That's my friend Heather and I up there in that (super flattering) photo. On that particular day, we were signing our sons up for swim lessons. This is a big deal, you see, at least for the lessons that our city offers. In fact, we had camped out outside the aquatic center when it was still dark outside -- was it 5:30 a.m.? -- and I was pregnant at the time so I couldn't even sip on coffee while we waited. A grumpy man happened to arrive between Heather and I and refused to let her cut the line so we awkwardly talked around him. A rainstorm blew in and before long, we were soaked as we shivered in the line for four more hours until the sign-ups began. It was so chaotic and ridiculous that it was almost comical. There were a few other funny tidbits to that day -- like the grown man who took my number to try to steal my spot in line (I guess I look weak) or the fact we made it to the front and realized we were a few dollars short, forcing my mother to wake up and haul ass to the pool to bail us out before we lost our spot. Anyway, the point is, not many people would have waited in that line with me through the chaos, the rain and the night that unraveled into morning. Heather did, because we're both sort of crazy and stubborn like that. Our kids want lessons with their favorite teacher? Well, then, we're going to camp out outside a pool in the dark in a complete monsoon while grown adults revert back to childlike tantrums, damn it! Swim lessons with Miss Jenn or bust!

Heather is a busy working mama to two toddlers -- an (almost) four year old son and an (almost) two year old daughter. She is a movie buff and a writer and a blogger and a foodie. Our coffee dates begin at a coffee shop and become a sequence of "hey, now let's go do..." until the bulk of the day passes because no matter how long it's been since we've seen one another, it's just so easy to pick back up.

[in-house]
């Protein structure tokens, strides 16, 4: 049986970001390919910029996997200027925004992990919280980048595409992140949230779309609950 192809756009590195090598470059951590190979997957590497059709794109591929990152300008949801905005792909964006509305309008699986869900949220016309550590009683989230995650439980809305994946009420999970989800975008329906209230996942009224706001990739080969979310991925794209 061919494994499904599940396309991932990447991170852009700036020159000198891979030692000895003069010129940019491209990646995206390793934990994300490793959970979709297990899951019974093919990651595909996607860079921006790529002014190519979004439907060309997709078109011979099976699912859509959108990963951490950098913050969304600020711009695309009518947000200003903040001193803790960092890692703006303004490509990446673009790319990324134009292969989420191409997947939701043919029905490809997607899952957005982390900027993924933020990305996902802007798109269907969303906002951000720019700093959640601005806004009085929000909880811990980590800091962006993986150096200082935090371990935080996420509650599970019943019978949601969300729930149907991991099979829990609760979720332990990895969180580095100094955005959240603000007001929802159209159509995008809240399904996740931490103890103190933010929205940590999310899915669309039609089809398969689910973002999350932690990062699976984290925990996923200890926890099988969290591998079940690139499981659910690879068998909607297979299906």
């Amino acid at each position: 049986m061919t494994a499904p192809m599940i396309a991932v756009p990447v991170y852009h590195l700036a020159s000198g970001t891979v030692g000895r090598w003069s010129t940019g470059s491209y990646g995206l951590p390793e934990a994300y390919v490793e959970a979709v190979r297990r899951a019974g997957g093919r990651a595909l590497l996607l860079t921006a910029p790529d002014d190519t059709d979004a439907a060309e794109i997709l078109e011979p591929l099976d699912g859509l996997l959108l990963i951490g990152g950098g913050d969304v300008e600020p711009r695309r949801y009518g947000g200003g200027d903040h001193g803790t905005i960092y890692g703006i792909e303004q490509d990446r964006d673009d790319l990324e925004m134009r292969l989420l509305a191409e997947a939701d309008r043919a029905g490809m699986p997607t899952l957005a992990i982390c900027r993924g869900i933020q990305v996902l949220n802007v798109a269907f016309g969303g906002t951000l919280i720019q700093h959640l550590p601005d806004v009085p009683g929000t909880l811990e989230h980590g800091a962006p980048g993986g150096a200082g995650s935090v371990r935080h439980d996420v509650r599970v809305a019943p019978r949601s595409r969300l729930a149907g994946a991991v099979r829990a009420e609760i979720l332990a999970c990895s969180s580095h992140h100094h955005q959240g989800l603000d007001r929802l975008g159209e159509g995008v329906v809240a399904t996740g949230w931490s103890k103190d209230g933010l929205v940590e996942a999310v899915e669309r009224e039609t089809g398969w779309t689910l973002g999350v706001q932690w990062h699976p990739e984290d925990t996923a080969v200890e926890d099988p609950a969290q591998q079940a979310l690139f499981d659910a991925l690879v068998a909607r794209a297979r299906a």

Most recently, though, my friend Heather was diagnosed with breast cancer. As she gears up for her double mastectomy and reconstruction surgery, I can only imagine (while not being able to imagine at all) where her emotions are. I know that life isn't fair and also that breast cancer is messing with the wrong person. I also know that finances and medical bills should be the last thing on her mind as she recovers from surgery. Having been through a medical crisis myself last year when we lost Wylie, I understand firsthand how medical bills add up even with the best insurance. There's absolutely no reason why Heather should have to worry about this on top of everything else. I know that we -- as mamas, as bloggers, as social media users and as human beings -- can work together to provide support and assistance for Heather and her family during this time.

A friend of Heather's has started a fundraising account on Booster. Team Heather shirts will sell for $20, with proceeds going directly to Heather and her family. Please consider buying yourself a Team Heather shirt here -- and please share the word! Additional donations can be made in addition to the purchase of the t-shirt for anyone who is interested.

In addition, I am in the midst of planning an Instagram auction fundraiser for Heather which will take place on May 30th. For more information, be sure to follow @heartsforheather on Instagram. Items up for auction will be listed as they are donated and full auction rules can also be found on the Instagram account, too!

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my little nightmare